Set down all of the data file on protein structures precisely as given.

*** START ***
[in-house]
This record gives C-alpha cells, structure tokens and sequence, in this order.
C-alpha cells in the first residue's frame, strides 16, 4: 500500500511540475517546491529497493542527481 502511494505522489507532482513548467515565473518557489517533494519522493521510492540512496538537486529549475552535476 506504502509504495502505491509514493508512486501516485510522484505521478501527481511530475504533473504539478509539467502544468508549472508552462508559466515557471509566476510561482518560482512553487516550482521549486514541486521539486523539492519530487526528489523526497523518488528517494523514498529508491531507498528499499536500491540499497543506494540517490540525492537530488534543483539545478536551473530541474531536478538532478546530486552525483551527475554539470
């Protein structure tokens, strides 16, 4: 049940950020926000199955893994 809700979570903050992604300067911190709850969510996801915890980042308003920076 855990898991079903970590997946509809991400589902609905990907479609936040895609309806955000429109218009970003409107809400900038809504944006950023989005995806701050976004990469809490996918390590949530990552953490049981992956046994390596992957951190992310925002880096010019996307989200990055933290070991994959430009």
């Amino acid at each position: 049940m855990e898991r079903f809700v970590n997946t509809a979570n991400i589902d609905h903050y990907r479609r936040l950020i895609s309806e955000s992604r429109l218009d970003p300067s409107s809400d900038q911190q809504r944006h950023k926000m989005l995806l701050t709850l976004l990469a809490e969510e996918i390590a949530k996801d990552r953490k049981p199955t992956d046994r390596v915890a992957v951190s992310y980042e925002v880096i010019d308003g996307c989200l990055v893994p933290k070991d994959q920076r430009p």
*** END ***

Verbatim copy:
[in-house]
This record gives C-alpha cells, structure tokens and sequence, in this order.
C-alpha cells in the first residue's frame, strides 16, 4: 500500500511540475517546491529497493542527481 502511494505522489507532482513548467515565473518557489517533494519522493521510492540512496538537486529549475552535476 506504502509504495502505491509514493508512486501516485510522484505521478501527481511530475504533473504539478509539467502544468508549472508552462508559466515557471509566476510561482518560482512553487516550482521549486514541486521539486523539492519530487526528489523526497523518488528517494523514498529508491531507498528499499536500491540499497543506494540517490540525492537530488534543483539545478536551473530541474531536478538532478546530486552525483551527475554539470
């Protein structure tokens, strides 16, 4: 049940950020926000199955893994 809700979570903050992604300067911190709850969510996801915890980042308003920076 855990898991079903970590997946509809991400589902609905990907479609936040895609309806955000429109218009970003409107809400900038809504944006950023989005995806701050976004990469809490996918390590949530990552953490049981992956046994390596992957951190992310925002880096010019996307989200990055933290070991994959430009």
């Amino acid at each position: 049940m855990e898991r079903f809700v970590n997946t509809a979570n991400i589902d609905h903050y990907r479609r936040l950020i895609s309806e955000s992604r429109l218009d970003p300067s409107s809400d900038q911190q809504r944006h950023k926000m989005l995806l701050t709850l976004l990469a809490e969510e996918i390590a949530k996801d990552r953490k049981p199955t992956d046994r390596v915890a992957v951190s992310y980042e925002v880096i010019d308003g996307c989200l990055v893994p933290k070991d994959q920076r430009p």